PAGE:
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Mitchell Cancer Institute launches new radiation technology for patients

Mitchell Cancer Institute launches new radiation technology for patients

The Versa HD allows for greater accuracy, ease of setup and shorter radiation treatment times.

Published May 10th, 2023

By Carol McPhail

In an effort to provide enhanced care for patients, the USA Health Mitchell Cancer Institute on Wednesday unveiled $2.5 million in innovative technology with the Elekta Versa HD, a medical linear accelerator that aims radiation at cancer cells while sparing the surrounding tissue.

“The Versa HD is the newest radiation delivery system on the Gulf Coast and provides state-of-the-art treatments to the patients we serve,” said Martin J. Heslin, M.D., M.S.H.A., director of the Mitchell Cancer Institute. “We are proud to offer this technology and happy that we can lead the region with world-class cancer care.”

The new Versa HD and a similar machine at MCI’s Fairhope location are the only linear accelerators in south Alabama made by the Swedish company Elekta. The equipment is part of MCI’s broader effort to implement the latest technology in radiation oncology.

“Utilization of this machine allows for optimization of the already comprehensive array of radiation therapy services we offer at the MCI and enables us to continue to push the boundaries of what modern technology has to offer,” said Adam Huddleston, M.D., radiation oncologist and assistant professor of interdisciplinary clinical oncology.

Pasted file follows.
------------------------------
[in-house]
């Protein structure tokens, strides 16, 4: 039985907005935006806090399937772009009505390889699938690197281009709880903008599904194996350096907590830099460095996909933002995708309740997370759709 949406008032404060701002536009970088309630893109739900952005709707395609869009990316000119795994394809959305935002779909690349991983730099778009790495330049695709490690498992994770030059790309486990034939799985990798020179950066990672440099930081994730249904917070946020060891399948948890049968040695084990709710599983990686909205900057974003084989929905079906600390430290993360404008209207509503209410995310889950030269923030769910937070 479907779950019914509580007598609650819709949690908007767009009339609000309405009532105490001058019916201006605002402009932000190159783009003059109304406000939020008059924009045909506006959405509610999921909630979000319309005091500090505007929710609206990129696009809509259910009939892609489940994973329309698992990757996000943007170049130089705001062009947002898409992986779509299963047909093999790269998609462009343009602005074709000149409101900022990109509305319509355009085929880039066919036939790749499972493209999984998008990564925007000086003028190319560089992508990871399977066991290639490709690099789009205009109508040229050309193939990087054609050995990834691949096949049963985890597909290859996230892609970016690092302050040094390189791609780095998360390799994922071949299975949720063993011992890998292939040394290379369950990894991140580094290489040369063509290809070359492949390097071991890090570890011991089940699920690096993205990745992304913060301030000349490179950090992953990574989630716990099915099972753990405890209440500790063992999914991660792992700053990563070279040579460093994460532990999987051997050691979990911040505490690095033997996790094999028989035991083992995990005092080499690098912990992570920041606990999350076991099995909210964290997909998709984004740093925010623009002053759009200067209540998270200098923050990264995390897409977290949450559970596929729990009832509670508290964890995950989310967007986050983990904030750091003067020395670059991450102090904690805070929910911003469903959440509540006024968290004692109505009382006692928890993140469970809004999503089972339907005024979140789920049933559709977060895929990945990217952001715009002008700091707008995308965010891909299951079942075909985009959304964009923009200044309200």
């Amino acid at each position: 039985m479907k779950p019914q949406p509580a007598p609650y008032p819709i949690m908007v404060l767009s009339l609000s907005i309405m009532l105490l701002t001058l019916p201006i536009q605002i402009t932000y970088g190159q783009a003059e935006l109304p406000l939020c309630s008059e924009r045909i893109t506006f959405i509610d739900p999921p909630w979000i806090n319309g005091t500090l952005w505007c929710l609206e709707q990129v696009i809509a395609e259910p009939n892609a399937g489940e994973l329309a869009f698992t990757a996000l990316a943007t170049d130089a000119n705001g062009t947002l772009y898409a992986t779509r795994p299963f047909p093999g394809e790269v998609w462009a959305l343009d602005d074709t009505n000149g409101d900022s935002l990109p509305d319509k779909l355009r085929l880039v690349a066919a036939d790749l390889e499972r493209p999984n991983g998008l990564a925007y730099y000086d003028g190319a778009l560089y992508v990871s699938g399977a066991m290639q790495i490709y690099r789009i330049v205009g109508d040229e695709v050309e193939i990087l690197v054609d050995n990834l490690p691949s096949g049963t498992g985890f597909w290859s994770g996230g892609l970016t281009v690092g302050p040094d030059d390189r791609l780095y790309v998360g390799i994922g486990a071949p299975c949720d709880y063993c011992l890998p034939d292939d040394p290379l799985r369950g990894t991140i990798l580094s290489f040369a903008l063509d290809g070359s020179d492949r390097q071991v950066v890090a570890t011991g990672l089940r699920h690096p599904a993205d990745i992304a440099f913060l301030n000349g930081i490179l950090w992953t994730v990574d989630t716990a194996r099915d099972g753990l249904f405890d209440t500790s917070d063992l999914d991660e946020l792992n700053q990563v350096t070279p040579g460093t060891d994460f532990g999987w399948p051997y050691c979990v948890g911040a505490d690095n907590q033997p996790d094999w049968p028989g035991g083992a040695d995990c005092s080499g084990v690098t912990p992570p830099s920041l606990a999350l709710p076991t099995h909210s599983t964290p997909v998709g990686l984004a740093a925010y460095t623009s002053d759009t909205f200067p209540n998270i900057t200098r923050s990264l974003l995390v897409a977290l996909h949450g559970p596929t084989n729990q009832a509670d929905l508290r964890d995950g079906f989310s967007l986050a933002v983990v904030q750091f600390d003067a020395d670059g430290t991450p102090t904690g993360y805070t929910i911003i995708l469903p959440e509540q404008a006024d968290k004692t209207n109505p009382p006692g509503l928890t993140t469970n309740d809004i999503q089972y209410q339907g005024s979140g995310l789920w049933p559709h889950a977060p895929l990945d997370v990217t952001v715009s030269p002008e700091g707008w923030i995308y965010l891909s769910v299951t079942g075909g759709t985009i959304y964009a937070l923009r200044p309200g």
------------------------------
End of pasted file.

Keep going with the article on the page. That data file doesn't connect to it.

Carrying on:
Using the Versa HD, the radiation oncology team at the MCI can create a 3D digital sculpture detailing how doses of radiation will be delivered to a patient’s tumor. During treatment, the patient lies on a robotic table that can be adjusted using six-dimensional repositioning. The Versa HD uses a surface-guided arm, can target very small tumors, and adjusts based on a patient’s breathing. Such precision helps to spare surrounding tissue and reduces side effects for patients.

“This technology allows for much greater accuracy, ease of setup and shorter treatment times,” said Robert A. Gilbert, M.D., a radiation oncologist and assistant professor of clinical oncology at the MCI. “This makes treatment more accurate and more convenient for the patient.”

One of the most common treatments for cancer, radiation therapy uses high-energy particles or waves to destroy or damage cancer cells. It may be used by itself or with other treatments such as surgery, chemotherapy, hormone therapy and targeted therapy.

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